In the north-east of Afghanistan, U.S. and British special operations troops are engaging with Taliban and al Qaeda fighters. Despite using powerful bombs and cutting-edge weapons, the allies are suffering big casualties.
Nine American servicemen have been killed and 40 injured in an operation codenamed Anaconda. These are the heaviest losses the U.S. Army has suffered during the entire operation in Afghanistan. George Bush expressed regret about the dead soldiers, yet said he was determined to complete the mission. The primary objective is to destroy about 5,000 Taliban and al Qaeda fighters currently hiding near a town of Gardez in the Paktiyah province. Several U.S. Army mobile units are operating in the area together with local field commanders reporting to the interim administration of Afghanistan.
In the meanwhile, resistance offered by the militants is so fierce that the American Command decided to stop the advance of ground units, making aviation the primary strike force. In the last three days, USAF planes have pounded enemy entrenchments with 350 bombs, including thermobaric ones, specially developed to destroy underground bunkers.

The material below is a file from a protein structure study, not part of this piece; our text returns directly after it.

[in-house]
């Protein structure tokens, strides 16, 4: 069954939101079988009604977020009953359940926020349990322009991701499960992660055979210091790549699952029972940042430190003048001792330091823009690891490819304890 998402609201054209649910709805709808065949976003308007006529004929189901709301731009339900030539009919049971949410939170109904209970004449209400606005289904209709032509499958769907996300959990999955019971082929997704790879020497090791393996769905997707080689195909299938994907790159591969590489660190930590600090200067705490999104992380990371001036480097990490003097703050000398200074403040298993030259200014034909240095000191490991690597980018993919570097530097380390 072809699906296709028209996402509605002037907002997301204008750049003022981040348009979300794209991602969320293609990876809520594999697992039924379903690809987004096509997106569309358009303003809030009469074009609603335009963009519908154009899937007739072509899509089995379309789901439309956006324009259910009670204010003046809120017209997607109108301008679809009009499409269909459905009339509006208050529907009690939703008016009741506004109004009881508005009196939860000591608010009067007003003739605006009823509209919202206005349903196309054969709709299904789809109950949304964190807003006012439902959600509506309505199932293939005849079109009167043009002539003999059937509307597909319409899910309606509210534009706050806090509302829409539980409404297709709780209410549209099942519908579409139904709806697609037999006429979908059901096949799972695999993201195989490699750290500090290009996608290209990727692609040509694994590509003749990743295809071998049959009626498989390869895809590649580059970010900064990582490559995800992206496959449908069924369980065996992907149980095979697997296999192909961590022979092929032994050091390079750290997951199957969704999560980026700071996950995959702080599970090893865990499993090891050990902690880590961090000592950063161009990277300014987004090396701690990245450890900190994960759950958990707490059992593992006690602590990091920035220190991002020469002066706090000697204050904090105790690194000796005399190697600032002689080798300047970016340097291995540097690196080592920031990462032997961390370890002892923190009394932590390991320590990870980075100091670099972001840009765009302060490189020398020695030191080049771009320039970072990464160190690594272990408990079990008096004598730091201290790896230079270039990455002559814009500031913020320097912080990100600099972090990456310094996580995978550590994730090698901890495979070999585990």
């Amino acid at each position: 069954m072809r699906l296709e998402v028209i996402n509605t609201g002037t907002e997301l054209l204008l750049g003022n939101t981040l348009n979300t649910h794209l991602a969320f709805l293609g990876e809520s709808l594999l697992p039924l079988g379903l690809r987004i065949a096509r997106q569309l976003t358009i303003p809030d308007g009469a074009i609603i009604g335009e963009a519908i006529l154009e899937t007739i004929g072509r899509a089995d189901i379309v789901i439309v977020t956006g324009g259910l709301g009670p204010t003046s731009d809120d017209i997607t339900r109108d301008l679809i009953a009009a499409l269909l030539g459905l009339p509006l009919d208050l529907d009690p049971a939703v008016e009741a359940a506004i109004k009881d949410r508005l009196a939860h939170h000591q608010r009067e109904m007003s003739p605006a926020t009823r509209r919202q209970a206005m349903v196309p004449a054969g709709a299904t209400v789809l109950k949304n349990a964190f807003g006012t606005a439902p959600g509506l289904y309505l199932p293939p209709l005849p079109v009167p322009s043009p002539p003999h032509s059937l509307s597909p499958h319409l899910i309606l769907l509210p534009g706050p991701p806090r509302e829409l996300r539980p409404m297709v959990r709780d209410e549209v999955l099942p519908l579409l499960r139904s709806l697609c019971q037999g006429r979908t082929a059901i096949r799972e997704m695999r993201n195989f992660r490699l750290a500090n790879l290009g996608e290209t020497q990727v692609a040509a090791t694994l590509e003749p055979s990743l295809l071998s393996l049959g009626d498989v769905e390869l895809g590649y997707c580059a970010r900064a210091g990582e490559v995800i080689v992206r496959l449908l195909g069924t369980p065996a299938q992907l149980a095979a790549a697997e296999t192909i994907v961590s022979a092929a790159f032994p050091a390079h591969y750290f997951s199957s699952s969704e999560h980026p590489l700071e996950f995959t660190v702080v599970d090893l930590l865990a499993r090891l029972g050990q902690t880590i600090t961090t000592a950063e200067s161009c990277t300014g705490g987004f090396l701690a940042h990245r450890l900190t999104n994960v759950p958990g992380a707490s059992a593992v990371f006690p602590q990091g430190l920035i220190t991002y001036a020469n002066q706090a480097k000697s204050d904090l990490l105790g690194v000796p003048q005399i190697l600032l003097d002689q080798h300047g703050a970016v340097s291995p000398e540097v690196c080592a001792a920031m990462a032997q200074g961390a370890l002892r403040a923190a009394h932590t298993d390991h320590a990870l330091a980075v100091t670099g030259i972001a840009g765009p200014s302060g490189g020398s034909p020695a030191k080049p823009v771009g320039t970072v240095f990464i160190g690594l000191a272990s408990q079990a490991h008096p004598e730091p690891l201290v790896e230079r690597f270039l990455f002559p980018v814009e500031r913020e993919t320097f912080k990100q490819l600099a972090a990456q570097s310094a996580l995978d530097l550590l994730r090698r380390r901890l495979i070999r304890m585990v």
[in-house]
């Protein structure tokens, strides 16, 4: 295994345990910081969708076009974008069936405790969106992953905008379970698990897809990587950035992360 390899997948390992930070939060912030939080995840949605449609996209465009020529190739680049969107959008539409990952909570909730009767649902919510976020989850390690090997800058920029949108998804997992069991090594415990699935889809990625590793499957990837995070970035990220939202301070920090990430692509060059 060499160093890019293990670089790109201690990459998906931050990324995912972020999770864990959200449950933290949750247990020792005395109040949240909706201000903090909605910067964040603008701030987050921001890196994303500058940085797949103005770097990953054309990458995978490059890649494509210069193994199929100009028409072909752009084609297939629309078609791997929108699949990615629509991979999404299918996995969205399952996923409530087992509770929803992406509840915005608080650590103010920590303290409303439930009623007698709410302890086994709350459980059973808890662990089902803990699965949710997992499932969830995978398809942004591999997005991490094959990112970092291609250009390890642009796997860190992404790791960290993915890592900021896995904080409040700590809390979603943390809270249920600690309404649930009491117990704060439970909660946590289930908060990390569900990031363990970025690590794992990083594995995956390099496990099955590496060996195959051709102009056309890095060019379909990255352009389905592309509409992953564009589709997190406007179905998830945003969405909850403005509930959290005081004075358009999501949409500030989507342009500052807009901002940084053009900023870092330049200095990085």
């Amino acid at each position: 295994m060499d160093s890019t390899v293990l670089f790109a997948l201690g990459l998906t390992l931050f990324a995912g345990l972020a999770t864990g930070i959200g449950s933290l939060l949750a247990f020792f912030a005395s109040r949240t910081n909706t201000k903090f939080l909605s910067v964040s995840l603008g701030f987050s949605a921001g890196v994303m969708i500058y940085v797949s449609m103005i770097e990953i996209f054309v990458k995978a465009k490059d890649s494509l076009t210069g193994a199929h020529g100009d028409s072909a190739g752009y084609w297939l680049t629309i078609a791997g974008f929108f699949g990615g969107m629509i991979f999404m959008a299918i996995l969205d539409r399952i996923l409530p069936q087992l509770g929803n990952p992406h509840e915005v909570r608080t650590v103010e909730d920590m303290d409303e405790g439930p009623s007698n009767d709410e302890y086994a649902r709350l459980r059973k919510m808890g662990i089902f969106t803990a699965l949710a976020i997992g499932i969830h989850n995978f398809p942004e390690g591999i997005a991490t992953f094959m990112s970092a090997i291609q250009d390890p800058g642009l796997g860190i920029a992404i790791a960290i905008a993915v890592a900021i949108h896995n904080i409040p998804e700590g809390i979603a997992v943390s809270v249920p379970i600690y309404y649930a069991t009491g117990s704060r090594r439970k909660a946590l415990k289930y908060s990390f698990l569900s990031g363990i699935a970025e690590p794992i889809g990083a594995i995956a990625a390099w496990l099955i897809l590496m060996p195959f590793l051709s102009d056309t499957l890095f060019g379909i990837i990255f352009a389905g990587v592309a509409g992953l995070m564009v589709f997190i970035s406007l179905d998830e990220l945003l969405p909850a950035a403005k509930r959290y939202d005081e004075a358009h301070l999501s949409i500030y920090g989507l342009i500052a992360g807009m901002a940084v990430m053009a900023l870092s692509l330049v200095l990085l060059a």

According to Pentagon officials, operation Anaconda will continue until all militants surrender or get killed.
As November 4 approaches (on this day, Russia and Belarus are to sign union programs), disputes between supporters and opponents of the integration become increasingly heated